AWS S3 serves as the data lake storage platform, providing the central landing zone for our client's data. As the amount of data stored on S3 increases rapidly, data is partitioned while being stored. Because partitions are related to the S3 folder structure and data can be filtered on partitions, there is no need to scan all S3 folders when accessing data on the S3 data lake.
Typically, data from a given source is stored per day on the S3 data lake. All data for a specific day are stored in one folder, which has the date as its name. To access the data for that day and scan as little data as possible, the filter only needs to include the related partition. Filtering out any redundant partitions enables faster processing times and reduces costs.
In addition, larger files are always stored in Parquet format. As Parquet automatically compresses the data, files are smaller and cheaper to process. Parquet is also a columnar file format that holds its own metadata layer and is better suited for analytical purposes.
4. AWS Lambda serverless compute resources
Access to serverless compute resources such as AWS Lambda makes it possible for our client to use compute power only when needed and pay only for what is used. In particular, we set up several APIs that constantly ingest data originating from various event streams, triggering a series of AWS Lambda functions. While we wrote those functions in Python, AWS Lambda also supports a bunch of other programming languages such as Node.js or Java.
As all endpoints run on AWS API Gateway and AWS Lambda without using a server, there is no need for load balancing, auto-scaling groups, etc. Compute resources simply scale based on what is needed, and this happens automatically. Did you know that you receive 1 million free requests per month to your serverless AWS Lambda functions?
5. Amazon Athena interactive query service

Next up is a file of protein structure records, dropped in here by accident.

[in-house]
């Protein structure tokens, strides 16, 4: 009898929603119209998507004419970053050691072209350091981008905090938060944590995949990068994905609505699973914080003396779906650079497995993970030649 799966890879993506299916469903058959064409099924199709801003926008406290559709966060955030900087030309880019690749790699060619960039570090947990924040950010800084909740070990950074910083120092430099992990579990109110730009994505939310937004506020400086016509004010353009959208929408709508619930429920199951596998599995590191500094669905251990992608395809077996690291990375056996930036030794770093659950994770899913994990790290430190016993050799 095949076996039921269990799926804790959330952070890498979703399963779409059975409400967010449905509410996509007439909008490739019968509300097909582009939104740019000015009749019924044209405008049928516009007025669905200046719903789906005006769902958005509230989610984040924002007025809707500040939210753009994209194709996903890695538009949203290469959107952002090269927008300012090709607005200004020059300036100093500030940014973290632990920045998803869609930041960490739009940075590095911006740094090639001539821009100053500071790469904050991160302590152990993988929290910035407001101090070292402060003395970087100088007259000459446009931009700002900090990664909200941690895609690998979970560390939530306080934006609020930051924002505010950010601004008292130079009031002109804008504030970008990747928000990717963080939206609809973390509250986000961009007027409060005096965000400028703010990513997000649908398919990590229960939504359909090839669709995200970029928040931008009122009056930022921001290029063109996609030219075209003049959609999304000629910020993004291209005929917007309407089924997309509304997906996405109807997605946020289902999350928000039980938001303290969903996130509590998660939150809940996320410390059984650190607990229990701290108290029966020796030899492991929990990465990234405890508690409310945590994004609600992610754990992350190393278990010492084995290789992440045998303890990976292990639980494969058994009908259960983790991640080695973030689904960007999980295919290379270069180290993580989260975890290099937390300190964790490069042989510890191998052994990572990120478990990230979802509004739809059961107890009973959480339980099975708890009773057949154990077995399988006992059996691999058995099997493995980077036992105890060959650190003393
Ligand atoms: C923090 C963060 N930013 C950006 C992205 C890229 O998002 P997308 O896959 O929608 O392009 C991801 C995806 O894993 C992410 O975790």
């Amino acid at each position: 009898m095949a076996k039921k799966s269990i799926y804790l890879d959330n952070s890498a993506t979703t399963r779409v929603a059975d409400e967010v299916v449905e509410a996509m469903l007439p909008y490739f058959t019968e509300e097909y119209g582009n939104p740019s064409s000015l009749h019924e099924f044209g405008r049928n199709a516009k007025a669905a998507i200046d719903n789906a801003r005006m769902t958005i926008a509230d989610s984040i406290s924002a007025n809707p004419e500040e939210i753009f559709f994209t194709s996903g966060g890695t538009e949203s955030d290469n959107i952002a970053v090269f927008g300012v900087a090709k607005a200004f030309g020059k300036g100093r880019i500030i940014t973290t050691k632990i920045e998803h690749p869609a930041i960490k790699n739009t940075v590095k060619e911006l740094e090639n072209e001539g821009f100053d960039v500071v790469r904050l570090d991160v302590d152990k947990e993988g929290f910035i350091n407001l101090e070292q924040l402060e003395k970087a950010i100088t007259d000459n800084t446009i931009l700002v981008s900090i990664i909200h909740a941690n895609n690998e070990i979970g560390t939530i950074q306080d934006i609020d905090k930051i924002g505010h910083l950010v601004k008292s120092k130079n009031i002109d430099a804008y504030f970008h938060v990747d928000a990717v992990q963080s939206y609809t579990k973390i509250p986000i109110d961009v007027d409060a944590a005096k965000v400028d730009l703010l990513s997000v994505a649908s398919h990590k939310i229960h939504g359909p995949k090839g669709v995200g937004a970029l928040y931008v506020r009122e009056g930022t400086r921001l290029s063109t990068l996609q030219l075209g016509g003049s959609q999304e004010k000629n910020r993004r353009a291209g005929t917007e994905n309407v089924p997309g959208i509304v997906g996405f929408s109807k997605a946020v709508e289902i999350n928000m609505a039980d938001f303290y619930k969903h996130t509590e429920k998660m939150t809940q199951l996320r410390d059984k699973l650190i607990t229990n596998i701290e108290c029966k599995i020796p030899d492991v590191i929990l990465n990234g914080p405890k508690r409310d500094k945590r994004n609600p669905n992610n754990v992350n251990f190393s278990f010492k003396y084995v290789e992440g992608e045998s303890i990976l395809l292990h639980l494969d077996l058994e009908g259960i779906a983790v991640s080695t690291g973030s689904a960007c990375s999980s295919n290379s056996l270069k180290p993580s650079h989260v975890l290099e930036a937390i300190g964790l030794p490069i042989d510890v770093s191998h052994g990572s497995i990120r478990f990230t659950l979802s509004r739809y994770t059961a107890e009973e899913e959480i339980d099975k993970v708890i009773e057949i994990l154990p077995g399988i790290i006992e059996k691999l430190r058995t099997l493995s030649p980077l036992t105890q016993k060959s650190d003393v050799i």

Amazon Athena is an interactive query service that enables our client to directly query their data on the S3 data lake using standard SQL. AWS Athena is built on Presto, which Facebook initially developed so their data analysts could run interactive queries on its large data warehouse in Apache Hadoop. As a result, Presto is perfectly capable of querying large amounts of data in no time.
Amazon Athena is used as a serverless processing engine for our client’s bigger datasets on their S3 data lake. It enables them to reach impressive average execution times of three minutes (or less!) on 20-30GB data sets. Furthermore, as they can quickly query their data without having to set up and manage any servers, our client only pays per query for the amount of data that was read. In addition, they save on per-query costs thanks to the data partitioning and optimized file formats that we implemented on their S3 data lake.
The centralized data hub that we built for our client does not just store data from a wide range of sources. It also models them, casting data in a business-worthy structure and combining them to enable in-depth insights. An excellent example is how our client can now connect their application tracking data with their commercial data to check how churning customers typically behave before they churn.
The data platform is not a final landing zone for our client’s data. They can use technologies like Amazon Athena to investigate in which data sources they further want to invest, for example. Or they can easily deploy other applications such as data enrichment by Machine Learning models, pushing the results to their app to make user-tailored recommendations. Their centralized data hub acts as a 360-degree layer surrounding their data sources and powers different use cases for generating impact and value.